This article was originally published here.
One of the fascinating things about science is that while it is an excellent tool for discerning the nature of reality, it will simultaneously refuse to look at data with implications that challenge the existing scientific orthodoxy. So an unfortunate situation is created where science advances knowledge to a point but then reverses polarities and paradoxically becomes a barrier to that advancement.
An excellent illustration of this dynamic can be seen with water, and as a result, many of its properties are relatively unknown. One of the most important properties is that provided ambient infrared energy is present in the environment and a polar surface exists, water can assume a semi-solid state where it behaves like a liquid crystalline structure.
Since a significant portion of the water within the body is in the liquid crystalline state, the biological consequences of this water, in my eyes, represent a key forgotten side of medicine.
In the first part of this series, I discussed the long lineage of scientists who have studied this semi-solid form of water, followed by listing some of the key properties of this gel-like 4th phase of water and what causes it to form. Since it has been studied by so many, it has many names (e.g., interfacial water or EZ water) and hereafter will be referred to as liquid crystalline water, which I believe is the most accurate description for it.
In the second part of the series, I discussed how water’s ability to become a partial solid through its liquid crystalline phase explains many of the structural mysteries of the body. The body and its tissues have a significant strength and durability one would expect to find in a solid, but at the same time, it has a high degree of flexibility and capacity for rapid movement one would expect in a liquid.
Note: The references for the assertions in this section can be found within those two articles.
Because liquid crystalline water is effectively both a solid and liquid, it can accommodate these conflicting demands. An incredible degree of natural engineering, in turn, exists within the body to utilize its properties to accomplish both.
In addition to creating structure (including, for example, the barriers that protect your blood vessels from damage, which also happen to be a vital target of the spike protein’s toxicity), the body also frequently makes use of phase transitions between water’s liquid crystalline state and its regular liquid state.
The transitions are important because they provide the mechanisms that underlie a variety of physiologic processes our existing models fail to explain effectively. For example, as discussed in the article, there are a variety of significant inconsistencies within the current model to explain how muscles contract, but they have not been seriously critiqued because no better model exists for muscle function.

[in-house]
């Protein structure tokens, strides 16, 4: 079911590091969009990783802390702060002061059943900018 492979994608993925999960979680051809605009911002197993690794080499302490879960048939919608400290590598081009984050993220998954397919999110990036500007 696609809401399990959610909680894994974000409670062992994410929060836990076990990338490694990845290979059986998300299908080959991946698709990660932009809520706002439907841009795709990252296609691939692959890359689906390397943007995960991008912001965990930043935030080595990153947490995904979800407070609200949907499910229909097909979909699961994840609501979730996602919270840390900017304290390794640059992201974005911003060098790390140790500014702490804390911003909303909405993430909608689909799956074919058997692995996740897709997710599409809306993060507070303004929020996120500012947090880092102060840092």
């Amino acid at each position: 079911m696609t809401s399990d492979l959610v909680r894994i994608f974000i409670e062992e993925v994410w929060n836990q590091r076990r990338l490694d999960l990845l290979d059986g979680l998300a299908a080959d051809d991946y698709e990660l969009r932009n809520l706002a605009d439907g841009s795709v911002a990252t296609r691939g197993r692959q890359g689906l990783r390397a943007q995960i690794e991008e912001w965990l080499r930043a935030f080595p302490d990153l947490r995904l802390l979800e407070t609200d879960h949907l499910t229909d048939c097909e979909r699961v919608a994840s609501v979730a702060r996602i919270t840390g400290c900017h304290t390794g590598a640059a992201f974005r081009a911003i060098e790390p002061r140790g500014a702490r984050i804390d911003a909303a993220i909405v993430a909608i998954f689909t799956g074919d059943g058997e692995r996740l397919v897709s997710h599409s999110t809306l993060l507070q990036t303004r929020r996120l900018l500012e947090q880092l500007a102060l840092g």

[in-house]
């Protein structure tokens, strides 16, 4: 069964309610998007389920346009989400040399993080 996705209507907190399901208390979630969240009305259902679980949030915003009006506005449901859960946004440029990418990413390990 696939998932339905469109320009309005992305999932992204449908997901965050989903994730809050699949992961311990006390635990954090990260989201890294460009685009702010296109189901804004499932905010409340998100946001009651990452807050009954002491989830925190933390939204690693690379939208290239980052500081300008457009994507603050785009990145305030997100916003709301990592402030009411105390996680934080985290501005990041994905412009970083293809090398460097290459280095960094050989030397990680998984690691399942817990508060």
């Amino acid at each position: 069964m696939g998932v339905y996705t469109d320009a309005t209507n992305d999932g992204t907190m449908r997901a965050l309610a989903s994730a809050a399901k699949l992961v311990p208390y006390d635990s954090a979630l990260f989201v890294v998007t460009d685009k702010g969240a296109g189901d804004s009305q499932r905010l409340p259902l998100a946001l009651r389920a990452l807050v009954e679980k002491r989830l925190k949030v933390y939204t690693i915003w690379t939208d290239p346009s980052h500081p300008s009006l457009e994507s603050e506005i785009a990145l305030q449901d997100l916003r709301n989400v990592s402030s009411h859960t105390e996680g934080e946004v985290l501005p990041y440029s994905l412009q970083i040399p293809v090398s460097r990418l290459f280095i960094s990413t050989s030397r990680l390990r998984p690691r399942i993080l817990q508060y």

The phase transition model instead argues that muscles are designed to form liquid crystalline water. The formation of that water inside the muscle tissue naturally expands and stretches the muscle tissue. Then when the liquid crystalline water is transitioned back to its regular liquid state, the muscle rapidly contracts since an expansive pressure is no longer present to resist the tension in its stretched proteins.
Another other interesting applications of this expansive force is that it allows plants and seedlings to break apart rock solid objects as they grow. Similarly, the formation of liquid crystalline water (which holds a negative charge) with an immediately adjacent layer of positively charged protons creates an electrical charge gradient. Rather than dissipating, this gradient persists (essentially functioning as a battery), and this charge can be measured directly.
Thus, one of the most interesting characteristics of liquid crystalline water is that it effectively functions as an energy source living systems can utilize. Its ability to spontaneously move into a more structured form (which the muscles, for example, utilize) is one such example. Some of the other critically important utilizations of water’s ability to convert ambient infrared energy into a usable form of energy include:
• Photosynthesis — To my knowledge, liquid crystalline water’s contribution to this process has not yet been fully worked out. However, frequencies of light that increase liquid crystalline water have been reported to increase plant growth, and a particulate material that was designed to increase the formation of liquid crystalline water was shown to create at least a 2-3-fold increase in root length and/or formation of shoots.
• Nerve signal conduction (agents that block the formation of liquid crystalline water block nerve function, and nerve signal conduction depends upon a phase transition within the neuron).
• Cellular transport and division (these also appear to depend upon water’s phase transitions).